Look no further for one of these rarities than Lee Tso Nam’s Shaolin vs. Lama, my all-time favorite old school kung fu film, for a variety of reasons. First and foremost, the speed of the fight choreography can only be described as “breakneck” (and not undercranked), which is my highest compliment. Of the 200+ fu flicks in my collection, it’s my go-to for introducing friends to the genre. Not Enter the Dragon, not The 36th Chamber of Shaolin, not Drunken Master… but Shaolin Vs. Lama. Period… hands down… end of story.
Now that I’ve gotten my personal SVL love out of the way, here’s what you can expect from Nam’s tour de force: Alexander Lo Rei is Sun Yu Ting, a wanderer who challenges kung fu experts in search of a master with an “if you can beat me, I’m yours to teach” motto. When he meets Shaolin trouble-maker Hsu Chi (William Yen) and learns of his Grandmaster’s (Sun Jung Chi) excellent kung fu, Yu Ting is up for the challenge… an encounter that lasts all of 30 seconds as the GM bests Yu Ting and has him begging to become his student. The old “stink foot” technique was never so potent (truly one of the grossest, but intentionally funny, scenes in old school fu flick history)!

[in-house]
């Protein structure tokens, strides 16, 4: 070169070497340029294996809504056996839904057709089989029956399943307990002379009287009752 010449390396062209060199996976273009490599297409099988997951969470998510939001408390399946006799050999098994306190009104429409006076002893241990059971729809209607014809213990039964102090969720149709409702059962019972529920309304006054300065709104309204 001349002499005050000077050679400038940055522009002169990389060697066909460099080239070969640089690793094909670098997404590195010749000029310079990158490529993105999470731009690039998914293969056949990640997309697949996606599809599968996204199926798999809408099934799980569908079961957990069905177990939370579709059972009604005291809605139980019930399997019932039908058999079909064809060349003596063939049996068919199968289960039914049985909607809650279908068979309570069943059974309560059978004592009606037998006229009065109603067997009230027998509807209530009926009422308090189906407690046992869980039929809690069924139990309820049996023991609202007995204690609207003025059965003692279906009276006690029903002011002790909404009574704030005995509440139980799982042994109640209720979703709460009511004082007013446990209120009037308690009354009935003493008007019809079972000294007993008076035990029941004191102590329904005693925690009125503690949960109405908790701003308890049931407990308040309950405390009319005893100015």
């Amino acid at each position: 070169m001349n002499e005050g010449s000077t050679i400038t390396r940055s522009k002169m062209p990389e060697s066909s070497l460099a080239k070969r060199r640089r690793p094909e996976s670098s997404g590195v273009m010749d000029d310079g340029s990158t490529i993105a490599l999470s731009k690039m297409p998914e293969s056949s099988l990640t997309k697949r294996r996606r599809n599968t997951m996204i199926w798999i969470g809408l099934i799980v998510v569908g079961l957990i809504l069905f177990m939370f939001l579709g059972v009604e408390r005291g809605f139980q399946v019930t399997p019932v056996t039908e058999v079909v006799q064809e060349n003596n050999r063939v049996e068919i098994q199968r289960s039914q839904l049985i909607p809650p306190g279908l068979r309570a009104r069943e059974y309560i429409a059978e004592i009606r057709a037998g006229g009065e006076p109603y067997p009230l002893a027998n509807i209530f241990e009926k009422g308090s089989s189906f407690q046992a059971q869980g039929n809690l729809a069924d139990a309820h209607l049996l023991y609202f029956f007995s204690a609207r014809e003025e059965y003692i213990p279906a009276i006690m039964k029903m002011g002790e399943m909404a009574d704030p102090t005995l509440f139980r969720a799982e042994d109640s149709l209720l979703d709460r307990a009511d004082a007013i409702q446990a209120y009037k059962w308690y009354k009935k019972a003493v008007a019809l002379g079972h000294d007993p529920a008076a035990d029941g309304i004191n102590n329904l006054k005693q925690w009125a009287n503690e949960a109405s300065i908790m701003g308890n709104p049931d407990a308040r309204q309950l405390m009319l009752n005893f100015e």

The old monk refuses the job, but Hsu Shi devises a plan for Yu Ting to “steal” the Grandmaster’s kung fu by attacking him and learning his moves in the process (an absurd concept that proves highly entertaining when Yu Ting plays “keep away” with some smoked chickens… this GM loves his meat and wine!). When this painful approach prompts Yu Ting to ask why the monk won’t teach him, Hsu Chi tells him of Chi Kung (Chang Shan), a former pupil of the Grandmaster’s who posed as a Shaolin student 10+ years ago while sitting as chief of the rival Golden Wheel Lamas. We learn his plan was to avenge the death of a former Lama chief at the hands of the Shaolin (of course!) by infiltrating their temple and stealing a secret kung fu manual (of course, of course!!). Couple this betrayal with knowing the old GM was the one who allowed Chi Kung to escape with the manual (which we see in flashback), and we have a good idea why he now has an affection for the drink.